Liver surgery was considered until the early 1980s as a "heroic" field of medicine associated with much blood loss, and high patient morbidity and mortality. With such a reputation only life-threatening conditions were usually referred for liver surgery. As surgeons acquired a better understanding of surgical anatomy and physiology, a better understanding of peri- and intraoperative management, and importantly formal training periods in this field, hepatic surgery began to enjoy rapid expansion and high credibility among colleagues and patients. Today, liver surgery is one of the most complex and successful areas of medicine with the availability of a variety of highly sophisticated procedures for many indications including complex liver resection or transplantation of only one part of the liver from a living donor.
The first chapter presents a comprehensive approach to the terminology of liver anatomy and resection (Brisbane 2000 terminology), according to an international effort including leaders from all continents. The next three chapters present available techniques for vascular exclusion, parenchyma dissection and the "hanging" maneuver, which may enable better exposure for anatomic resections. The hepatic surgeon must be familiar with all these techniques, which may be of great help in many difficult situations. Then, the focus turns to formal anatomic and non-anatomic liver resections, including laparoscopic approaches, which are gaining increasing popularity. As liver resection is often not possible due to local difficult situations (poor liver reserve or location of a tumor) or poor general condition of the patient, alternative techniques are presented including cryosurgery, radiofrequency ablation and selective intra-arterial chemotherapy. Benign and infectious cysts require particular strategies, which are well covered in two separate chapters. A chapter also comprehensively covers the available strategies for liver trauma in the modern area of "damage control injury." The last six chapters cover various aspects of liver transplantation from organ procurement, to partial living or cadaveric orthotopic liver transplantation, as well as auxiliary liver transplantation.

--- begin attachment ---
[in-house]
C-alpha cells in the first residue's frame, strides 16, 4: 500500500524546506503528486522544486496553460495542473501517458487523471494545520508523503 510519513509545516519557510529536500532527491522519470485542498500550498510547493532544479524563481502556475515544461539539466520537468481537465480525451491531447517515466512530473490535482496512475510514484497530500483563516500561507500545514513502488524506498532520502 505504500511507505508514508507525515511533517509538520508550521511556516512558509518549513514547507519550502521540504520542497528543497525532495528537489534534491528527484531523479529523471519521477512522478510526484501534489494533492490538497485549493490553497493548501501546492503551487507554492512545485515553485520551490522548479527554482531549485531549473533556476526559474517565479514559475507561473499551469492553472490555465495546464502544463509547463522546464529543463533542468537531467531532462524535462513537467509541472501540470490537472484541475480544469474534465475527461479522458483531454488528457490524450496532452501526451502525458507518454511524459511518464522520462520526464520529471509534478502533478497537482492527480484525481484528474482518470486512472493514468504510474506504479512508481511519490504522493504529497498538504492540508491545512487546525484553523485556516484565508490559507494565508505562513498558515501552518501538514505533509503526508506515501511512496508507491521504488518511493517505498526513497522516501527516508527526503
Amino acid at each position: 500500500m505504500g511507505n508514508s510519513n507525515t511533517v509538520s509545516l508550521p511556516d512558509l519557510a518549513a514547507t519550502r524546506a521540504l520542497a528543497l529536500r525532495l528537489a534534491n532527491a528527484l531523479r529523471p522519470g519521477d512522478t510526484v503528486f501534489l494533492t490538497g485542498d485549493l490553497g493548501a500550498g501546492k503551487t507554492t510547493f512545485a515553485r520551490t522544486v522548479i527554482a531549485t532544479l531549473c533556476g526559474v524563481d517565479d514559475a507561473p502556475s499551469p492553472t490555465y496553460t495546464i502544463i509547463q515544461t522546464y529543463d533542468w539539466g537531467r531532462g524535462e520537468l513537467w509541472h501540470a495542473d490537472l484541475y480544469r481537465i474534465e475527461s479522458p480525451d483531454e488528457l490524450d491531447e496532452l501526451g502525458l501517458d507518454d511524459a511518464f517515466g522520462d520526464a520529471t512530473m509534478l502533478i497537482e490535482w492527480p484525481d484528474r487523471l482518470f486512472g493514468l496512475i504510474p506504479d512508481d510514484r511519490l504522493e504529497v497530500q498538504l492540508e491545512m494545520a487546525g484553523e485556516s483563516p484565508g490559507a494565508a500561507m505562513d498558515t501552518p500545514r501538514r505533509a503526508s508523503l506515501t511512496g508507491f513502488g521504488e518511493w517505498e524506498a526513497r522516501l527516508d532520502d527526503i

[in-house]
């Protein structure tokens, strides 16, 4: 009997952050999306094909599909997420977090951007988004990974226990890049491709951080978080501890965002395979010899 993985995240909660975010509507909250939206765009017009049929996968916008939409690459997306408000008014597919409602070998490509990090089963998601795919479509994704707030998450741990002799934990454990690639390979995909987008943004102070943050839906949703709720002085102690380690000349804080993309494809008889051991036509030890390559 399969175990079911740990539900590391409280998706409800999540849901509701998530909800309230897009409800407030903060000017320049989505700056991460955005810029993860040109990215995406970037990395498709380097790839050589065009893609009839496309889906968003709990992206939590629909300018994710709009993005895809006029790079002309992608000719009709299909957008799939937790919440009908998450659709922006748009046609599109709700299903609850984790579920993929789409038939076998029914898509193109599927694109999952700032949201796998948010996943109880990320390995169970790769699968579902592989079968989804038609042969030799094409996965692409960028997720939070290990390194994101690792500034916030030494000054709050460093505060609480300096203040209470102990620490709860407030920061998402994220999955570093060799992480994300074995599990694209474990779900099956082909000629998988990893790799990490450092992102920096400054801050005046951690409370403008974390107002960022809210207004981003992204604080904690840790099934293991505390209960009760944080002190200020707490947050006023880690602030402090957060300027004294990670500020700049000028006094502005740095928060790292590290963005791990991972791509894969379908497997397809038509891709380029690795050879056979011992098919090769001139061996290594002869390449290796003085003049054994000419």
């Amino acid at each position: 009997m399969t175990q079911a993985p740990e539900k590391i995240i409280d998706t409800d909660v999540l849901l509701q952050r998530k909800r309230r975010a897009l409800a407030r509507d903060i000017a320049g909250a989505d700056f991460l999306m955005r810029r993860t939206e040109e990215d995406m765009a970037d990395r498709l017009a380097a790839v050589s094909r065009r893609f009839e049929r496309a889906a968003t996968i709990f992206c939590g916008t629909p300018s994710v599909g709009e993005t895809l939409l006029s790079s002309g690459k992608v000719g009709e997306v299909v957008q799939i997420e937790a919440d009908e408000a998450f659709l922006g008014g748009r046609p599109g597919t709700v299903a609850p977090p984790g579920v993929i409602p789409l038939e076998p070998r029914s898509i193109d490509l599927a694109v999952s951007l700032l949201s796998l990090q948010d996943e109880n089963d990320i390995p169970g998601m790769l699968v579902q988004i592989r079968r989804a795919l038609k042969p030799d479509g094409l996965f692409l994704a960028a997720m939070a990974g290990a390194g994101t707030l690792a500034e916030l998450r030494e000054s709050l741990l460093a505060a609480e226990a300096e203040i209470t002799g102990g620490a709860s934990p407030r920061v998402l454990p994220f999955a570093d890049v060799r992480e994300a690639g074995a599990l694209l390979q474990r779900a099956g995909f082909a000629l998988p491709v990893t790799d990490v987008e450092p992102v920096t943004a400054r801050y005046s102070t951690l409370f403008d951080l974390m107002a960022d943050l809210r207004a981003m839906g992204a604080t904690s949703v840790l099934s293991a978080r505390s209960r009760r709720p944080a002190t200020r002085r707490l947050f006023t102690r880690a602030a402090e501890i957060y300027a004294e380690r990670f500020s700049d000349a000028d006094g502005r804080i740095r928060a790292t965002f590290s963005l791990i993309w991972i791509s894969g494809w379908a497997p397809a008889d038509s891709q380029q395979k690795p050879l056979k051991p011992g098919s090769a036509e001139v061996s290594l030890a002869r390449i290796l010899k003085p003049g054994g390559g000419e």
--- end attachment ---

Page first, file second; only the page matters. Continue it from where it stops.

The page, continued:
While there is no substitute for experience in performing complex surgical procedures, we hope that this section, prepared by worldwide experts, will clarify standards and limitations for surgeons in performing hepatic surgery.
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